Credit card interest rates are not going down. The interest rate on the average credit card account has gone up from 11.82% in 2014 to 15.1% in 2019 – right around a 20-year high. And the average APR among new credit card offers is now above 19%, having climbed steadily in recent years.
Credit card rates are still going up even though the Federal Reserve is now cutting its target interest rate. That’s because credit card interest rates are determined by a market rate, plus a margin that’s set by card issuers. And those margins are going up for new offers.
The August 2019 average margin was 11.72%, a percentage point higher than 2017’s 10.6% margin, and also the highest margin on record. Credit card companies don’t want their rates to fall just because the Fed decides to discount its target. Plus, high credit card rates help support all the extra rewards and perks offered by credit card companies these days.
If you don’t want to deal with rising interest rates from credit card companies, you have options. For instance, you can avoid interest charges completely by paying your credit card balance in full every month. If you already have a balance that you can’t afford to pay off right away, consider looking for a 0% APR balance transfer credit card. It could give you a break on paying interest and help you pay down your debt faster.
The credit card companies that are most likely to lower your credit card’s interest rate if you ask include Capital One, Discover, American Express, Bank of America, and Barclays, according to reviews online. Chase sometimes sends out promotional low-interest offers to existing cardmembers, but they are reportedly less likely to lower your existing interest rate in response to a phone call. But if you’re trying to get a better APR on your credit card, don’t take this list to be exhaustive.… read full answer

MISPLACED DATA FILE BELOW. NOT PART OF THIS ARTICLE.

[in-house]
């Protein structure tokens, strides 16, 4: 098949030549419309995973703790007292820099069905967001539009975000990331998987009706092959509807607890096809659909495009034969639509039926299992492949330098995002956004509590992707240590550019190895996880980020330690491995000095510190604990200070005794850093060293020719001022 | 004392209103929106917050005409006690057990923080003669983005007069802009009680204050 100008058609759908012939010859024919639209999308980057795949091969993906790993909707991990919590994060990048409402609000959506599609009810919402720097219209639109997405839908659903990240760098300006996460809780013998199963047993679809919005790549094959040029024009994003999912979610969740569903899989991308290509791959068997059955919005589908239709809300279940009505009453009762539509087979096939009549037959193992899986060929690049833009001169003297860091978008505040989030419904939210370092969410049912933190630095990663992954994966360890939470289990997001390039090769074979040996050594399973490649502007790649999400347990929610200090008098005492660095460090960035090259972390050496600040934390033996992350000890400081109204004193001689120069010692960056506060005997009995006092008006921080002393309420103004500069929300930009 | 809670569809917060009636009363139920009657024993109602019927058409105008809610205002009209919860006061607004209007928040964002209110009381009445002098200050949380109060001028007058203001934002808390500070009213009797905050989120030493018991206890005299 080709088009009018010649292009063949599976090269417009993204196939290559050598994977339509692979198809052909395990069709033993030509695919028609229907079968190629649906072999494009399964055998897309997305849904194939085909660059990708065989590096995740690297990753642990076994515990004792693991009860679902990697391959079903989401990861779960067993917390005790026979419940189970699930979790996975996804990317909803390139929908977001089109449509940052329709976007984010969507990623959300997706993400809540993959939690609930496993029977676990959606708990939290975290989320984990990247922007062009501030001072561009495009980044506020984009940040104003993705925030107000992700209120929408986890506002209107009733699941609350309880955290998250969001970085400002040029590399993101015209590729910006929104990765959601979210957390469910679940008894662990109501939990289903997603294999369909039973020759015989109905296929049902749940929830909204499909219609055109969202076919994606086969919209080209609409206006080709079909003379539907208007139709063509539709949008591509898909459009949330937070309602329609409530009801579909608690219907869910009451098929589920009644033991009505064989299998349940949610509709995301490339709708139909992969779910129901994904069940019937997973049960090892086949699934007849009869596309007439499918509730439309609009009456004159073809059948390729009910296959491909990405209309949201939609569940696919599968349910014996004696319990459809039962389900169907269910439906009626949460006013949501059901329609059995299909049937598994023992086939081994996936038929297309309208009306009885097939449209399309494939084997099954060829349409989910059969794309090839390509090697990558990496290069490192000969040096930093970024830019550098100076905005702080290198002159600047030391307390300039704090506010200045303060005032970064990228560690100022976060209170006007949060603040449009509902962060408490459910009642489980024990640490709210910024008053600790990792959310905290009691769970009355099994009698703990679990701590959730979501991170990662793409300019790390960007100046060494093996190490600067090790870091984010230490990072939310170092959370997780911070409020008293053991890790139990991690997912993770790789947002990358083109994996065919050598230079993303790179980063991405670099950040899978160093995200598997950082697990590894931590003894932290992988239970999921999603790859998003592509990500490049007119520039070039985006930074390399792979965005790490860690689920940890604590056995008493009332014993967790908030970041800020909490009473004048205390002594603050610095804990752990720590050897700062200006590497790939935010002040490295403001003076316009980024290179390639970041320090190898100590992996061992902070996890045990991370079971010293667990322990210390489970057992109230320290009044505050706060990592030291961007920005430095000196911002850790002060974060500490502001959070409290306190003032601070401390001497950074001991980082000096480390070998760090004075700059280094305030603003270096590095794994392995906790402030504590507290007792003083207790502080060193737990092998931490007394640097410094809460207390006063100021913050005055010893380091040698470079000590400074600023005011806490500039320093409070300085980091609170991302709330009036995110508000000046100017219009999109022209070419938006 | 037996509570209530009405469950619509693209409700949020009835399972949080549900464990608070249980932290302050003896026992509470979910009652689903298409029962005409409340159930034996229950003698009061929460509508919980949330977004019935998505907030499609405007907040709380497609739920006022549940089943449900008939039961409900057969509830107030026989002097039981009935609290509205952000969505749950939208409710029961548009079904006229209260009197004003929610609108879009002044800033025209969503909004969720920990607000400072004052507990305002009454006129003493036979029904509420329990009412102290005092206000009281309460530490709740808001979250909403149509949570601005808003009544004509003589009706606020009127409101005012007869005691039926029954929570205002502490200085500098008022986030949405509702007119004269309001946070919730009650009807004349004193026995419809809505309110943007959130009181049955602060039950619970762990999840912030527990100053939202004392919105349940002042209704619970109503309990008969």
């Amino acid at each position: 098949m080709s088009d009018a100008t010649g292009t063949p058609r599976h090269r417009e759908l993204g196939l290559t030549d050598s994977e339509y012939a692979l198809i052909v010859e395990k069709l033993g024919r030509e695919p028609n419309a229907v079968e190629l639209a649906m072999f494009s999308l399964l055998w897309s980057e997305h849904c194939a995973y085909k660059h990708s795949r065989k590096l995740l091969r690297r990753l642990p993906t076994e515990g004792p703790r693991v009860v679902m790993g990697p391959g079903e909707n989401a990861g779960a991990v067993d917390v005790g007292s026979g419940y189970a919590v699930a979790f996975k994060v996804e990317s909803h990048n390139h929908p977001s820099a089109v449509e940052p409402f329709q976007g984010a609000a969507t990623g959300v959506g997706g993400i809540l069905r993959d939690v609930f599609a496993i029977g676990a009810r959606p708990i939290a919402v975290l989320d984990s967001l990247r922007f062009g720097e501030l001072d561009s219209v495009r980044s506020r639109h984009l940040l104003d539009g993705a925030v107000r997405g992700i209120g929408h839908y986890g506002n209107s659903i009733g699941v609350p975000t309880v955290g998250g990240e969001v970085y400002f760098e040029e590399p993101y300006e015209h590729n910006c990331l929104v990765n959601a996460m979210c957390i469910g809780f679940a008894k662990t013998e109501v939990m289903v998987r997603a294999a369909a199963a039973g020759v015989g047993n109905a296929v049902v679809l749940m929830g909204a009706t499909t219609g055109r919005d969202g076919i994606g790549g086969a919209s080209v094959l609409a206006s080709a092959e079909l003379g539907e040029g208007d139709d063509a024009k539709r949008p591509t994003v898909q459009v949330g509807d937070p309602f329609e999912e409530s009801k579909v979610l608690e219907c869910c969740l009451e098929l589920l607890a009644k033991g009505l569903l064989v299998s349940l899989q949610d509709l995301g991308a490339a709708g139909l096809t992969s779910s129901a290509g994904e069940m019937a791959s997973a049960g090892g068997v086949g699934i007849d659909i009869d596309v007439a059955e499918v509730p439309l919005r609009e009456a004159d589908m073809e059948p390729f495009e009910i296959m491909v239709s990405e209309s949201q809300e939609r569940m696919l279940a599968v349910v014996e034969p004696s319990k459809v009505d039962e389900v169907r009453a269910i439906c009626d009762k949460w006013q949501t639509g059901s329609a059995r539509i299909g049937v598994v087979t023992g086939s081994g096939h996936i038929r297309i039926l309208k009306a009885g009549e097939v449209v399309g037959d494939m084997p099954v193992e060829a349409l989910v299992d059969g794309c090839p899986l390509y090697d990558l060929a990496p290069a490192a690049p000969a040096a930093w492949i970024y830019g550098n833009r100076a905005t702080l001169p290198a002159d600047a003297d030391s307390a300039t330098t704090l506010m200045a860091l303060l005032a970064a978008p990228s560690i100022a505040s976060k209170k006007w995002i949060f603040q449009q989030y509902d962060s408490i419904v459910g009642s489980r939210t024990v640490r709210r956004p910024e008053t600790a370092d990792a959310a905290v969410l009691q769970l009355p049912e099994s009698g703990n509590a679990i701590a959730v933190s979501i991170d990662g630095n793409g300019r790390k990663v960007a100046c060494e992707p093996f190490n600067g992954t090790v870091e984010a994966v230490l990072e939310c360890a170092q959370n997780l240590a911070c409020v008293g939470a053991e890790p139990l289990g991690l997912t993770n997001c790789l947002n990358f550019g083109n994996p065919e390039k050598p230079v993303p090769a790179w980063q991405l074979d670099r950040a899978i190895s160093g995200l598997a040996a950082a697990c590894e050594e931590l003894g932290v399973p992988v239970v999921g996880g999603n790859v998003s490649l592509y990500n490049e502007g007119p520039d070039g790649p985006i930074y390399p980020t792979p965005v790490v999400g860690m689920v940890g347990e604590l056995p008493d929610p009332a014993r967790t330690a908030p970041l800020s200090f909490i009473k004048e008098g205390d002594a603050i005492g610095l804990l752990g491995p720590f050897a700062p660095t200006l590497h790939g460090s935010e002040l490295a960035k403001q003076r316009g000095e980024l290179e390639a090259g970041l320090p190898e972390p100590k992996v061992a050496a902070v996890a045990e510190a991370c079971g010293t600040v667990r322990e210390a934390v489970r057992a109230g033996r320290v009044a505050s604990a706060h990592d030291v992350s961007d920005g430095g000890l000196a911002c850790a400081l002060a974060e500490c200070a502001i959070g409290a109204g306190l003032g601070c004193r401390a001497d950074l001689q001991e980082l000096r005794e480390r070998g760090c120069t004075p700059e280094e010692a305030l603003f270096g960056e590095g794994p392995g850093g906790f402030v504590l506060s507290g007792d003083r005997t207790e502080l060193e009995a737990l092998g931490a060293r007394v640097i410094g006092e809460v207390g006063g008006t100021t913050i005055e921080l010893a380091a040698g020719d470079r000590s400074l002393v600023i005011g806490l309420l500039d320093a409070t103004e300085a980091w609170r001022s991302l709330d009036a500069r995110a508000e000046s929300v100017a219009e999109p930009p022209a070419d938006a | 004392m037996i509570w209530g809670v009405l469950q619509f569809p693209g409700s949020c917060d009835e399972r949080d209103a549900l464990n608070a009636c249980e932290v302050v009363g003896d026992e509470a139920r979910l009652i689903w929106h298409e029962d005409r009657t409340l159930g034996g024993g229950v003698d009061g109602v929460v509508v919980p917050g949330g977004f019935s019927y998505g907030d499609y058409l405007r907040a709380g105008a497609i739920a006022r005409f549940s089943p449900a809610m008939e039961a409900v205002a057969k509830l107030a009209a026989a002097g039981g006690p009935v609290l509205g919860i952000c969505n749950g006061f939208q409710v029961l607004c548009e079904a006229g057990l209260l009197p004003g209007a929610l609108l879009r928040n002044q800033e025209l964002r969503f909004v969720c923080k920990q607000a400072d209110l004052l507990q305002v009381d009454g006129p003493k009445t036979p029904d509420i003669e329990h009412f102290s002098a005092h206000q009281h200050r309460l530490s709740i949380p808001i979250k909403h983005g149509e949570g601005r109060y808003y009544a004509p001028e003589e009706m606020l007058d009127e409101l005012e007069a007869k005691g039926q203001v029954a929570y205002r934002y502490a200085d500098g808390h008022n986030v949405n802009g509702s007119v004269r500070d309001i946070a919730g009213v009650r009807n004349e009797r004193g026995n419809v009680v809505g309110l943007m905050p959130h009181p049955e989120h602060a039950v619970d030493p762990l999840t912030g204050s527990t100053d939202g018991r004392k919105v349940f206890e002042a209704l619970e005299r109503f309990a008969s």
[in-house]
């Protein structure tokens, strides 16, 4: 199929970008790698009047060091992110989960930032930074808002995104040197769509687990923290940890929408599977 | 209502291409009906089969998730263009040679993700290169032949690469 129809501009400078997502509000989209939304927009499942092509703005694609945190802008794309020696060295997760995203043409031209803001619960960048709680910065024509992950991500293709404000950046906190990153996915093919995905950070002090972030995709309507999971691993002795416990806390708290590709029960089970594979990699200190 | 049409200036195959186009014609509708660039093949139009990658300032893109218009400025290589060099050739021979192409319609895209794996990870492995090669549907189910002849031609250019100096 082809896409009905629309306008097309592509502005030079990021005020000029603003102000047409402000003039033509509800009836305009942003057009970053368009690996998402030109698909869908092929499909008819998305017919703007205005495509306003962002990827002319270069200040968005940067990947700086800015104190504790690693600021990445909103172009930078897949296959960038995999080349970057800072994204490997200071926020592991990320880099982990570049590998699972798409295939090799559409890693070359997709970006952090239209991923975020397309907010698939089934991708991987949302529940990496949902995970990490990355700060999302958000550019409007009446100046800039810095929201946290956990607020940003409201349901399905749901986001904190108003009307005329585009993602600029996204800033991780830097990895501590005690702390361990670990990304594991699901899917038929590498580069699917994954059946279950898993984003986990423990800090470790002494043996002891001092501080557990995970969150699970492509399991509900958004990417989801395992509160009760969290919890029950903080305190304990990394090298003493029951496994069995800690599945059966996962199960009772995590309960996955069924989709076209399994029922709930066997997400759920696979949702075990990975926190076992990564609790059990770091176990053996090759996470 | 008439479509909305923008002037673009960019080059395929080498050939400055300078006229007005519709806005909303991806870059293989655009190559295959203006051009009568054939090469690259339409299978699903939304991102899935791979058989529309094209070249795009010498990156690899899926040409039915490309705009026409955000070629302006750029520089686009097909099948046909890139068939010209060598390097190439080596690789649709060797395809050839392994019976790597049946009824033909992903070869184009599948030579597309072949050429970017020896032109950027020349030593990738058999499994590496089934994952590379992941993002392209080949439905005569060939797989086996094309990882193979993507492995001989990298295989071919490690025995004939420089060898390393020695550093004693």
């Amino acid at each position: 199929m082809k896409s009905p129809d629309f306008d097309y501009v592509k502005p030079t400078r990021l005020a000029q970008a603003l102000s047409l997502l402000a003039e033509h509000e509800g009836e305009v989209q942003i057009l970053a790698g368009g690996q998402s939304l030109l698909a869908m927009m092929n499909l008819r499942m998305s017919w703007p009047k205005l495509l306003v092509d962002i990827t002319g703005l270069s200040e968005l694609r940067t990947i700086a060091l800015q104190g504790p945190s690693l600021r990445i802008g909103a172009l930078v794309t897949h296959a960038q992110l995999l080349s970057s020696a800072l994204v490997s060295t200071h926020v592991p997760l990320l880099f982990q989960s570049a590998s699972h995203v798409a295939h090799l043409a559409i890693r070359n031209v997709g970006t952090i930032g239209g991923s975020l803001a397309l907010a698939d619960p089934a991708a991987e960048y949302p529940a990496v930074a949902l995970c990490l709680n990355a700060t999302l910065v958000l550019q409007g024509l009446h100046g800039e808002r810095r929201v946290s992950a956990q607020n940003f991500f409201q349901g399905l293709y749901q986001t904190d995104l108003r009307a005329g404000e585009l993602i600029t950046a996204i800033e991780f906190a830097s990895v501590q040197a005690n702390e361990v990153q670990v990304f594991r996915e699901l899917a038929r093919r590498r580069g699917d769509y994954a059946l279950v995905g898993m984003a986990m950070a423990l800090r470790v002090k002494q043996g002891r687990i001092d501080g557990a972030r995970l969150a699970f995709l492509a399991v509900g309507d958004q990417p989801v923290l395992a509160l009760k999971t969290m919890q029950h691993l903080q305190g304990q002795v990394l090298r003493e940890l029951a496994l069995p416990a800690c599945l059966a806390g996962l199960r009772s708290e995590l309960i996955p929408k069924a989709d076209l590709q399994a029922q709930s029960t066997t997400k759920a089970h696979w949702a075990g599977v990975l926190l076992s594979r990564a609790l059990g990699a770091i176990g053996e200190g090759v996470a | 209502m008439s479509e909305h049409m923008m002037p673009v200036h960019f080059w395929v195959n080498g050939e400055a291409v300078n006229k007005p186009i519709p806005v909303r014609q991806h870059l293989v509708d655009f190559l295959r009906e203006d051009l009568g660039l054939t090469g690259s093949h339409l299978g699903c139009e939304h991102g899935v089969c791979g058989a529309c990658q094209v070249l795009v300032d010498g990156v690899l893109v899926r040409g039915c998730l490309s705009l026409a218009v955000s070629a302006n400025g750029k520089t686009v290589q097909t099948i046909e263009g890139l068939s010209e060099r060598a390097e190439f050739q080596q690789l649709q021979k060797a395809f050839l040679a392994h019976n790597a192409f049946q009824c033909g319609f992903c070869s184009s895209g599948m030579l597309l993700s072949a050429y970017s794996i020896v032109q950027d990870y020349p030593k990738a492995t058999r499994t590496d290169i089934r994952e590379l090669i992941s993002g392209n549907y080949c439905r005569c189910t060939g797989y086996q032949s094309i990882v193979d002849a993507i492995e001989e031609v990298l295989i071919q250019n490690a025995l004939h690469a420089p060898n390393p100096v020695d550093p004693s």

Theoretically, you can call any credit card company to ask for a lower interest rate. The worst that could happen is they’ll say no. Every card issuer goes by its own rubric for rate decrease requests from cardholders. Your credit history is a factor in many cases, as is your history with the specific card’s issuer. Some card issuers reportedly offer deals to people who pay in full every month. Others may periodically dole out low-APR promotions to existing accounts based on certain criteria, but they won’t lower your APR unless you have one of these offers on your account.
It’s good to go into a phone call with your credit card issuer prepared. Know your current APR and how low you’d like it to go before you call customer service. If you’re currently experiencing financial hardship, consider explaining it to the representative. Cite your good payment history (if applicable) and how long you’ve held that particular credit card, if you think it will help your case. And consider whether or not you’re willing to cancel your credit card and take your business elsewhere if they don’t give you an offer. Sometimes, threatening to close your account will spin the results in your favor. The longer you’ve had the card, the better your odds.
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